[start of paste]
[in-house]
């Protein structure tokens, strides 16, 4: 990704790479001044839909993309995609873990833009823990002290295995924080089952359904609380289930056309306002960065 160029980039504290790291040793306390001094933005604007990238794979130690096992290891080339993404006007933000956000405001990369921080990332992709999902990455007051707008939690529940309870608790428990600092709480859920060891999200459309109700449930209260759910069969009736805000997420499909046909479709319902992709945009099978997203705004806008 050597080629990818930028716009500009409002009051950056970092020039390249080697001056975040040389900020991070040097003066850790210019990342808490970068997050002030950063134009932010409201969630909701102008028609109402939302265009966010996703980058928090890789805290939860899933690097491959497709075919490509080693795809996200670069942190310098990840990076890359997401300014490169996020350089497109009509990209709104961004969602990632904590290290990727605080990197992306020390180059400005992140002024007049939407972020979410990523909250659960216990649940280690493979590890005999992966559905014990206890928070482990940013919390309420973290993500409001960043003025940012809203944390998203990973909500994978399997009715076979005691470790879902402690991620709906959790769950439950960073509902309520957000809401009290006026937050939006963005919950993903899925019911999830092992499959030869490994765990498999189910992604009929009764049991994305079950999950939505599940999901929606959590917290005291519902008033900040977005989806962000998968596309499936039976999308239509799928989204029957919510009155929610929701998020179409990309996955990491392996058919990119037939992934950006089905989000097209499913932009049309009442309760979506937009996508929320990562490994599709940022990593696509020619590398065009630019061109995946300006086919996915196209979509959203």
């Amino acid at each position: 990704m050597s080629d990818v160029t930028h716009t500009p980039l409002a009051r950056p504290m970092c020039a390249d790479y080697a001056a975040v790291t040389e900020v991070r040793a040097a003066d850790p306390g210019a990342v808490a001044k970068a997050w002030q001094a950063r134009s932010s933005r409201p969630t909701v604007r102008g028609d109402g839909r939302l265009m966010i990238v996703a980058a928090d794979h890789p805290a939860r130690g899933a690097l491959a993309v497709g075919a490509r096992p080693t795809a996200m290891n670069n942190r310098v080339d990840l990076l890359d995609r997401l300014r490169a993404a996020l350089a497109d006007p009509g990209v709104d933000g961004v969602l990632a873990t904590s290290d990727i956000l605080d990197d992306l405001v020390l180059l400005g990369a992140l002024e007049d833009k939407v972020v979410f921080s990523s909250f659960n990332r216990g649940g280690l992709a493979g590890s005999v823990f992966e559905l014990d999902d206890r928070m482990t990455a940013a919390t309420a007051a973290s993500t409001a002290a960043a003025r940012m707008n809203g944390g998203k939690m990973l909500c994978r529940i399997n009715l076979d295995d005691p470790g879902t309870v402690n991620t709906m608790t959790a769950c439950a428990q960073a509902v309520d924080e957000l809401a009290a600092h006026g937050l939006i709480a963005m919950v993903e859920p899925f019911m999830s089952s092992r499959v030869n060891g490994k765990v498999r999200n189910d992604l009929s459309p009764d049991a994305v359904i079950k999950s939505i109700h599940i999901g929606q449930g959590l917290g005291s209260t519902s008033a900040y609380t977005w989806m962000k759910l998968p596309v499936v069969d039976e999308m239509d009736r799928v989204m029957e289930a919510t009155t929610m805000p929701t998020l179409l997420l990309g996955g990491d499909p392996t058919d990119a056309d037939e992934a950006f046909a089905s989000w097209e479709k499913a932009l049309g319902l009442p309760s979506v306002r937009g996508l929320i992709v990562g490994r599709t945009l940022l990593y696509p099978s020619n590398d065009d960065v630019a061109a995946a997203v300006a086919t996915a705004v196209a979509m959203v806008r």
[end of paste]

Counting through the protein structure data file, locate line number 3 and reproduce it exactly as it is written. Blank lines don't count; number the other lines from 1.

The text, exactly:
């Amino acid at each position: 990704m050597s080629d990818v160029t930028h716009t500009p980039l409002a009051r950056p504290m970092c020039a390249d790479y080697a001056a975040v790291t040389e900020v991070r040793a040097a003066d850790p306390g210019a990342v808490a001044k970068a997050w002030q001094a950063r134009s932010s933005r409201p969630t909701v604007r102008g028609d109402g839909r939302l265009m966010i990238v996703a980058a928090d794979h890789p805290a939860r130690g899933a690097l491959a993309v497709g075919a490509r096992p080693t795809a996200m290891n670069n942190r310098v080339d990840l990076l890359d995609r997401l300014r490169a993404a996020l350089a497109d006007p009509g990209v709104d933000g961004v969602l990632a873990t904590s290290d990727i956000l605080d990197d992306l405001v020390l180059l400005g990369a992140l002024e007049d833009k939407v972020v979410f921080s990523s909250f659960n990332r216990g649940g280690l992709a493979g590890s005999v823990f992966e559905l014990d999902d206890r928070m482990t990455a940013a919390t309420a007051a973290s993500t409001a002290a960043a003025r940012m707008n809203g944390g998203k939690m990973l909500c994978r529940i399997n009715l076979d295995d005691p470790g879902t309870v402690n991620t709906m608790t959790a769950c439950a428990q960073a509902v309520d924080e957000l809401a009290a600092h006026g937050l939006i709480a963005m919950v993903e859920p899925f019911m999830s089952s092992r499959v030869n060891g490994k765990v498999r999200n189910d992604l009929s459309p009764d049991a994305v359904i079950k999950s939505i109700h599940i999901g929606q449930g959590l917290g005291s209260t519902s008033a900040y609380t977005w989806m962000k759910l998968p596309v499936v069969d039976e999308m239509d009736r799928v989204m029957e289930a919510t009155t929610m805000p929701t998020l179409l997420l990309g996955g990491d499909p392996t058919d990119a056309d037939e992934a950006f046909a089905s989000w097209e479709k499913a932009l049309g319902l009442p309760s979506v306002r937009g996508l929320i992709v990562g490994r599709t945009l940022l990593y696509p099978s020619n590398d065009d960065v630019a061109a995946a997203v300006a086919t996915a705004v196209a979509m959203v806008r």